SUNDAY slavery is a favorite theme of the Chicago ministers just now. The time was when, if a man was converted to God, he turned away from following the world, and became a servant of his new and divine Lord to do his will and pleasure regardless of the customs and opinions of the time-serving and money-loving people around him. But not so nowadays according to the statement of some of the leading divines. But on the contrary, after the church has converted them, then it has to undertake a work of liberating them by removing every cross so that the convert will have no sacrifice to make in becoming a Christian and taking upon him the obligations of church membership.
SOME of these church members are clerks, and are employed by men who are Jews and Liberals, who keep their places of business open on Sunday. They have been induced to join the church, but they have not left off their Sunday work, although they know it is contrary to the law of the land, and the church teaches that it is contrary to the law of God. When men who happen to be Liberals or secularists do the same things, they are called Anarhists; but when the members of the church are involved, they are “slaves to a custom.”
AN eminent clergyman of the city of Chicago recently in his Sunday evening discourse said, “There are many worthy members of my charge who never hear their pastor preach, except occasionally on Sunday evening they get excused by their employers at eight o’clock so that they can attend church.” He said that it has been suggested to him that discipline would be a good thing in their case, but said he, “Before I would resort to that I would go out of the church myself, body, soul, and breeches.” So these violators of the laws of God and man will be retained in the church until the proprietors can be compelled to release them by closing their places of business on Sunday, for the only remedy suggested by the reverend gentleman was agitation and boycott until these “slaves” should be released.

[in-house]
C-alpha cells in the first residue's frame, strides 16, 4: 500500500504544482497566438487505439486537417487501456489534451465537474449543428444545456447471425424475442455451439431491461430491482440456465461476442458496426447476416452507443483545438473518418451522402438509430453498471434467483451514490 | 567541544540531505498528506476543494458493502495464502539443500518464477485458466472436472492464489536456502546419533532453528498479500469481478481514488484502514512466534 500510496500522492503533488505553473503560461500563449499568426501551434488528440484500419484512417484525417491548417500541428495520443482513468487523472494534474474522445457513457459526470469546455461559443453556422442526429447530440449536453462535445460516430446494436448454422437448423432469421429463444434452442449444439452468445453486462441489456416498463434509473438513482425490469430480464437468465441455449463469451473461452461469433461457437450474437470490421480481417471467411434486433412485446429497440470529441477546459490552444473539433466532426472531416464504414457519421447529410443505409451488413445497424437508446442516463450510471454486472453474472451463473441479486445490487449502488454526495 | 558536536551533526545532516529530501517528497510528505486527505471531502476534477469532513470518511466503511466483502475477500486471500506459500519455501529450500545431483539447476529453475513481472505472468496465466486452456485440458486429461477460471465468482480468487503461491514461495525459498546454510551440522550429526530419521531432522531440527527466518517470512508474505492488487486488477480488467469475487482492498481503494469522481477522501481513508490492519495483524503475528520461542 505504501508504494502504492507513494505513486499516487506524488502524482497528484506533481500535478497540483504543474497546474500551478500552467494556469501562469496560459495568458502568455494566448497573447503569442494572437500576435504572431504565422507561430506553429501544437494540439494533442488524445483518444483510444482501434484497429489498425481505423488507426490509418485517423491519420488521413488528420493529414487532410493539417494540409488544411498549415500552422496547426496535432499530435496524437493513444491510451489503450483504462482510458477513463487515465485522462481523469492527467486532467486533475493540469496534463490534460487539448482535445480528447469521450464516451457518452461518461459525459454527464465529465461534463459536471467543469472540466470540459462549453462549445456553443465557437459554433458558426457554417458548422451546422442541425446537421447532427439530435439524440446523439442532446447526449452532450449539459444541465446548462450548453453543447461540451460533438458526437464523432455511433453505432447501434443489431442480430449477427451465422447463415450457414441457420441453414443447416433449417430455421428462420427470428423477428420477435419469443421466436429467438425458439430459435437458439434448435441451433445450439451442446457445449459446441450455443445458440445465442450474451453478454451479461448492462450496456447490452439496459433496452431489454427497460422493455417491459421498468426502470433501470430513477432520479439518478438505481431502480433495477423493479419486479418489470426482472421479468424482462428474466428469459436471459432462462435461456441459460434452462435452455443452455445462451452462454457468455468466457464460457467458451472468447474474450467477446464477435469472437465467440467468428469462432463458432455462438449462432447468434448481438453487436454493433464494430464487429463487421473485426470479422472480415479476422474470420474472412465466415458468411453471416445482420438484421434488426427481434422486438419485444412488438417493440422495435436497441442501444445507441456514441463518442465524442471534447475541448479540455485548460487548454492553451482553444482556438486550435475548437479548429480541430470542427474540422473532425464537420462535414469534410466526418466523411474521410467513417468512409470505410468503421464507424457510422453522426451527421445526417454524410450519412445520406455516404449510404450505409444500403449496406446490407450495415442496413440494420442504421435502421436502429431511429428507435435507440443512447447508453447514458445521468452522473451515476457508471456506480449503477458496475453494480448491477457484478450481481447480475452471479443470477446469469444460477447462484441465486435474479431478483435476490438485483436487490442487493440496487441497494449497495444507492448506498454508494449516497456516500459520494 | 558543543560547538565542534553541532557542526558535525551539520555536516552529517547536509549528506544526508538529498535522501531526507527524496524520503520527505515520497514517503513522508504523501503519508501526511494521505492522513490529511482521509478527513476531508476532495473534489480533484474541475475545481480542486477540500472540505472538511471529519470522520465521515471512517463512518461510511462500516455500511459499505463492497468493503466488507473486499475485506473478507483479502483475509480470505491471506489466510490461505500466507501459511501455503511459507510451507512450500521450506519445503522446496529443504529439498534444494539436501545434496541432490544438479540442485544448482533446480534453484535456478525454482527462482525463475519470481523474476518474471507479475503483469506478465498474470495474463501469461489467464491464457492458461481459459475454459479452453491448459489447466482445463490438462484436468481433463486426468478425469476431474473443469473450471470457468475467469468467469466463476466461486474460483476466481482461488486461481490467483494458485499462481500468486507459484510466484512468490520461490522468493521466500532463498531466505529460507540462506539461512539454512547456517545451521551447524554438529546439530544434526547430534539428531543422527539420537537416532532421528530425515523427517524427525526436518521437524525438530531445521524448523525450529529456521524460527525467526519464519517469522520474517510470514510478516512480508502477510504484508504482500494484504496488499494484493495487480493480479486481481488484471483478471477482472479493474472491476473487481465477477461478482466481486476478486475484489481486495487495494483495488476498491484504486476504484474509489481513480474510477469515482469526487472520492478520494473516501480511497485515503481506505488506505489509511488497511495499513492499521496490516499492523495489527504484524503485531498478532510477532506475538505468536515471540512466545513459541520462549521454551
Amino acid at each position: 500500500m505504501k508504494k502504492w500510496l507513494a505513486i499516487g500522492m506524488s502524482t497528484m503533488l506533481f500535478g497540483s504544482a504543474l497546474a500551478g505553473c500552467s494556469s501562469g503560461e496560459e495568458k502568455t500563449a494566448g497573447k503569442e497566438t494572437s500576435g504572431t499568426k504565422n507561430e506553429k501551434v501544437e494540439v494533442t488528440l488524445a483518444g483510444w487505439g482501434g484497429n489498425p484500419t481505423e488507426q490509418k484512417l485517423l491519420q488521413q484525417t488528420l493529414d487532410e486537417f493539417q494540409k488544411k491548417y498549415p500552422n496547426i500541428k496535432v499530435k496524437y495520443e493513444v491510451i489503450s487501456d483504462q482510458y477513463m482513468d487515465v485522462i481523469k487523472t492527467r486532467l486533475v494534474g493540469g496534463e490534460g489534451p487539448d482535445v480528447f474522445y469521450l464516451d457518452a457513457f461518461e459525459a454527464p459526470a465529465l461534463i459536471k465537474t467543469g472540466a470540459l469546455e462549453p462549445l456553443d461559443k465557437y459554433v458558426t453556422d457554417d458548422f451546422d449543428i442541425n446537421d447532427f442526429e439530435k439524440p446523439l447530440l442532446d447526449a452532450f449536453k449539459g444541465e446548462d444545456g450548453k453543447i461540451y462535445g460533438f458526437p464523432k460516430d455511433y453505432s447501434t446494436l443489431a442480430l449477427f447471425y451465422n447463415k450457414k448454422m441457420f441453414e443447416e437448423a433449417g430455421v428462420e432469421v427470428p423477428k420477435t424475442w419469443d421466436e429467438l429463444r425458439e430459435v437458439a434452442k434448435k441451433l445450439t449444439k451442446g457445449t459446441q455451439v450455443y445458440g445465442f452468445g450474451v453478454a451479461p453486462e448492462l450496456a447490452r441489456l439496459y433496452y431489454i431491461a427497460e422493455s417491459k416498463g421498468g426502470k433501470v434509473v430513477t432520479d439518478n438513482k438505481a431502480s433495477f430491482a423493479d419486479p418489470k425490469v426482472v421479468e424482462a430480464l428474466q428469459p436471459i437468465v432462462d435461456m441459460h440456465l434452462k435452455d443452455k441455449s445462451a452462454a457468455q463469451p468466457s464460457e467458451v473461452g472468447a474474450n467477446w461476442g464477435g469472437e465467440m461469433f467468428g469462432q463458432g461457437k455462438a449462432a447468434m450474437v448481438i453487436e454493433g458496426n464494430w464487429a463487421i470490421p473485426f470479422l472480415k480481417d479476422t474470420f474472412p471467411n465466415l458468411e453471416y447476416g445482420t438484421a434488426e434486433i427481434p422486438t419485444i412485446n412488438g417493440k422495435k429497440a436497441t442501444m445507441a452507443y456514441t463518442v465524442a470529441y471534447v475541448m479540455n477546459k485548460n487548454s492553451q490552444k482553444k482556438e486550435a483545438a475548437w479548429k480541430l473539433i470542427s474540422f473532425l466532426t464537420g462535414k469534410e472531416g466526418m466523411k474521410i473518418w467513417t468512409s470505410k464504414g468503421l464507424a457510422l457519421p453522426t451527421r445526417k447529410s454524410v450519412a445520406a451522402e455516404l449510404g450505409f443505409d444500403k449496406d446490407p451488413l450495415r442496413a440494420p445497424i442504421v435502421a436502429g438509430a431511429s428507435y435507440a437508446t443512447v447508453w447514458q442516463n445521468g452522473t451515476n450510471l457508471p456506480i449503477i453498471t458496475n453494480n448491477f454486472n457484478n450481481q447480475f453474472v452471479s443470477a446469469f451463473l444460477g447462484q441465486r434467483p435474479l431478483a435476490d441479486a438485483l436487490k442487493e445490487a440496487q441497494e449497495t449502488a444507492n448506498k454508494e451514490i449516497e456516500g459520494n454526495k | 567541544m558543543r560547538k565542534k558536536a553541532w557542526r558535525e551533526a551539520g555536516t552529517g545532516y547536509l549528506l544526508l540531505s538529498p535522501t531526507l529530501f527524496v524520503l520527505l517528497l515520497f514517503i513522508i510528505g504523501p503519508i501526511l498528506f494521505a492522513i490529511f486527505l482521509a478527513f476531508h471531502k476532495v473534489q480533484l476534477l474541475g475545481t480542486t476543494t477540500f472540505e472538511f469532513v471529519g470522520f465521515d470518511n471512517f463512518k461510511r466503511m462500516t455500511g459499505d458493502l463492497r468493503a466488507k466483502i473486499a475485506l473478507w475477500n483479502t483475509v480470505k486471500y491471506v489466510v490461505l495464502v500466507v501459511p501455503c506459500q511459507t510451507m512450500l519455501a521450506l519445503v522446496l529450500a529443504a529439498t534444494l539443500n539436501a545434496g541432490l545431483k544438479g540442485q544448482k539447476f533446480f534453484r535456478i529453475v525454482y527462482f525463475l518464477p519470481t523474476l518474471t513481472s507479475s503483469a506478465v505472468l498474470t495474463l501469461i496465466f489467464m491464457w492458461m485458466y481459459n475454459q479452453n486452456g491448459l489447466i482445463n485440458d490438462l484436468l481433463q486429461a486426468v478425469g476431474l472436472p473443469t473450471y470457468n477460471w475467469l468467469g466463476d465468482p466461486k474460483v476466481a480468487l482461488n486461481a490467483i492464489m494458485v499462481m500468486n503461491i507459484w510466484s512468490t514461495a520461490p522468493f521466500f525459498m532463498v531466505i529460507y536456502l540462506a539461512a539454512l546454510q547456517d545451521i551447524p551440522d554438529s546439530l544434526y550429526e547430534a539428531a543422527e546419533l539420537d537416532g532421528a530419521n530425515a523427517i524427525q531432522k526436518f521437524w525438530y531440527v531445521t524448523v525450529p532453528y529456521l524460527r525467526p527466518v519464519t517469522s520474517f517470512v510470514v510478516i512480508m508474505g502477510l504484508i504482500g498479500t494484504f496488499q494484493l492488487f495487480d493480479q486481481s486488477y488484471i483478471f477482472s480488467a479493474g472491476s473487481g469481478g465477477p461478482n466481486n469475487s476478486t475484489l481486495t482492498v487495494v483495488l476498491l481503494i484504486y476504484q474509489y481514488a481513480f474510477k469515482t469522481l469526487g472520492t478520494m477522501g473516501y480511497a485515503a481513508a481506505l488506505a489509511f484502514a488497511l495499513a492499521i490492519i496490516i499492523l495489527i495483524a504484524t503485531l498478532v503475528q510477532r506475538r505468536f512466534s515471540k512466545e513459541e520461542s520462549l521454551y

PERTINENT to this subject is the following notice which the Pittsburg Dispatch of October 10, makes of a sermon delivered on the previous day in that city:—
Rev. J. H. Patterson supplied the pulpit of the First Presbyterian Church yesterday. Taking, “Be thou faithful unto death,” as his text, he delivered an eloquent plea for Christian steadfastness and faithfulness to duty. Illustrating his theme with the example of constancy, he related how, when the Roman emperor came to the throne he issued an edict that the subjects in his employ should either resign their positions or renounce the Christian religion. The larger part resigned. The next day he reappointed all those who had done so to their old positions and banished those who had disclaimed their faith in the hope of winning his favor. He went on to state that Christians are to be faithful to their vows and that it is a Christian’s highest privilege to be persecuted. This was the Christian’s reward, and was the distinguishing feature of Christianity. No other religion was to be compared with it. God’s light could illumine a mountain as easily as a mole hill.
IT is not easy to see how Mr. Patterson could reconcile his sermon with the demand of the churches for Sunday laws. One ground on which such laws are demanded is that those who desire to keep Sunday may be enabled to do so without loss of position or business. In other words, the State is asked to so arrange things that not only will it require no self-denial to keep Sunday, but that the Sunday-keeper will have a positive advantage. The Sunday-keepers evidently do not want any of the blessings promised to those who are persecuted for righteousness’ sake; they want no cross-bearing with their religion; the self-denial must be reduced to the minimum and be limited in fact to abstaining from those hurtful things which are eschewed by the mere moralist as well as by the Christian.
THE Sunday people are, however, determined that there shall be persecutions, and that somebody shall get the blessing for enduring them; and not only that crosses shall be borne but that they shall be heavy enough to be felt; and so they insist upon Sunday laws and then enforce those laws, as they are doing in Tennessee, and as they threaten to do elsewhere, upon those who conscientiously dissent from the prevailing religion; and thus Christians are persecuted by other Christians, so-called.